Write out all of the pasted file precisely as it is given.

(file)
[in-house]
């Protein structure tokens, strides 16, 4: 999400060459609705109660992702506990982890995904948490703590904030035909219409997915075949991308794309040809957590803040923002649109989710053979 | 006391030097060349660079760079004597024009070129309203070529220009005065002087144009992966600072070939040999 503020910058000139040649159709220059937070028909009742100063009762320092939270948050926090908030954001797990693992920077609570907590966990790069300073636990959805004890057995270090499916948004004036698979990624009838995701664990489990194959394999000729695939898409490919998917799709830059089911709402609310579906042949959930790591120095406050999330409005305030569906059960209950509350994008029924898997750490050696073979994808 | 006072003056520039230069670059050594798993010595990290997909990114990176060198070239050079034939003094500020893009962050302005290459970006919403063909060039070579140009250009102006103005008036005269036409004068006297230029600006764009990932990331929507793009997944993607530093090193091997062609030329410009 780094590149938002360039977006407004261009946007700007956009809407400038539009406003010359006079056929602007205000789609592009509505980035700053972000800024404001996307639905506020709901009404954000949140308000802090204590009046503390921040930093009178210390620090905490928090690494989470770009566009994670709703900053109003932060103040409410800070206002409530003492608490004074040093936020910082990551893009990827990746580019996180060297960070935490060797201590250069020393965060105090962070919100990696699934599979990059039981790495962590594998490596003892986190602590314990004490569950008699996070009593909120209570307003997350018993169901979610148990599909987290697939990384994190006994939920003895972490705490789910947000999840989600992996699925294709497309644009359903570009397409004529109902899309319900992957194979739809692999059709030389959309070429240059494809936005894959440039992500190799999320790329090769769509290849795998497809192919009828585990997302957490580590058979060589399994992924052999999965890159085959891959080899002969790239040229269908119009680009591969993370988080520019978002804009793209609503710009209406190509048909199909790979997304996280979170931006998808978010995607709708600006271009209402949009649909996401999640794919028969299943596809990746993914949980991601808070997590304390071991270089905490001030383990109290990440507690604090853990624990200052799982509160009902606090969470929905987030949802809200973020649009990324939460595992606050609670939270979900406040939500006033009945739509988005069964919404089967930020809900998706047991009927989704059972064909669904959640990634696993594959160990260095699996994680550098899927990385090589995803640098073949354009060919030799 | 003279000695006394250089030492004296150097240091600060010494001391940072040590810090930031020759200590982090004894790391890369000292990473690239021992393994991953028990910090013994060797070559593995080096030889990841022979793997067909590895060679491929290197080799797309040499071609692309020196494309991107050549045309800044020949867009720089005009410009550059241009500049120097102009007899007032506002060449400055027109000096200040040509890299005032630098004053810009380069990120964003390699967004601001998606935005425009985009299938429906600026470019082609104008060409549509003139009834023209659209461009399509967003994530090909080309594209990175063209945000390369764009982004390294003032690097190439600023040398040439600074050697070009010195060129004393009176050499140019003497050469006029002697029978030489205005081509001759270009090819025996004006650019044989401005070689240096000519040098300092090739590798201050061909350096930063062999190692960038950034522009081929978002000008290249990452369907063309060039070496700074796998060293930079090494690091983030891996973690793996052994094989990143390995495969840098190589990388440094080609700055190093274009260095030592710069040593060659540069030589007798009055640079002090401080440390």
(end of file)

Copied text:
[in-house]
């Protein structure tokens, strides 16, 4: 999400060459609705109660992702506990982890995904948490703590904030035909219409997915075949991308794309040809957590803040923002649109989710053979 | 006391030097060349660079760079004597024009070129309203070529220009005065002087144009992966600072070939040999 503020910058000139040649159709220059937070028909009742100063009762320092939270948050926090908030954001797990693992920077609570907590966990790069300073636990959805004890057995270090499916948004004036698979990624009838995701664990489990194959394999000729695939898409490919998917799709830059089911709402609310579906042949959930790591120095406050999330409005305030569906059960209950509350994008029924898997750490050696073979994808 | 006072003056520039230069670059050594798993010595990290997909990114990176060198070239050079034939003094500020893009962050302005290459970006919403063909060039070579140009250009102006103005008036005269036409004068006297230029600006764009990932990331929507793009997944993607530093090193091997062609030329410009 780094590149938002360039977006407004261009946007700007956009809407400038539009406003010359006079056929602007205000789609592009509505980035700053972000800024404001996307639905506020709901009404954000949140308000802090204590009046503390921040930093009178210390620090905490928090690494989470770009566009994670709703900053109003932060103040409410800070206002409530003492608490004074040093936020910082990551893009990827990746580019996180060297960070935490060797201590250069020393965060105090962070919100990696699934599979990059039981790495962590594998490596003892986190602590314990004490569950008699996070009593909120209570307003997350018993169901979610148990599909987290697939990384994190006994939920003895972490705490789910947000999840989600992996699925294709497309644009359903570009397409004529109902899309319900992957194979739809692999059709030389959309070429240059494809936005894959440039992500190799999320790329090769769509290849795998497809192919009828585990997302957490580590058979060589399994992924052999999965890159085959891959080899002969790239040229269908119009680009591969993370988080520019978002804009793209609503710009209406190509048909199909790979997304996280979170931006998808978010995607709708600006271009209402949009649909996401999640794919028969299943596809990746993914949980991601808070997590304390071991270089905490001030383990109290990440507690604090853990624990200052799982509160009902606090969470929905987030949802809200973020649009990324939460595992606050609670939270979900406040939500006033009945739509988005069964919404089967930020809900998706047991009927989704059972064909669904959640990634696993594959160990260095699996994680550098899927990385090589995803640098073949354009060919030799 | 003279000695006394250089030492004296150097240091600060010494001391940072040590810090930031020759200590982090004894790391890369000292990473690239021992393994991953028990910090013994060797070559593995080096030889990841022979793997067909590895060679491929290197080799797309040499071609692309020196494309991107050549045309800044020949867009720089005009410009550059241009500049120097102009007899007032506002060449400055027109000096200040040509890299005032630098004053810009380069990120964003390699967004601001998606935005425009985009299938429906600026470019082609104008060409549509003139009834023209659209461009399509967003994530090909080309594209990175063209945000390369764009982004390294003032690097190439600023040398040439600074050697070009010195060129004393009176050499140019003497050469006029002697029978030489205005081509001759270009090819025996004006650019044989401005070689240096000519040098300092090739590798201050061909350096930063062999190692960038950034522009081929978002000008290249990452369907063309060039070496700074796998060293930079090494690091983030891996973690793996052994094989990143390995495969840098190589990388440094080609700055190093274009260095030592710069040593060659540069030589007798009055640079002090401080440390």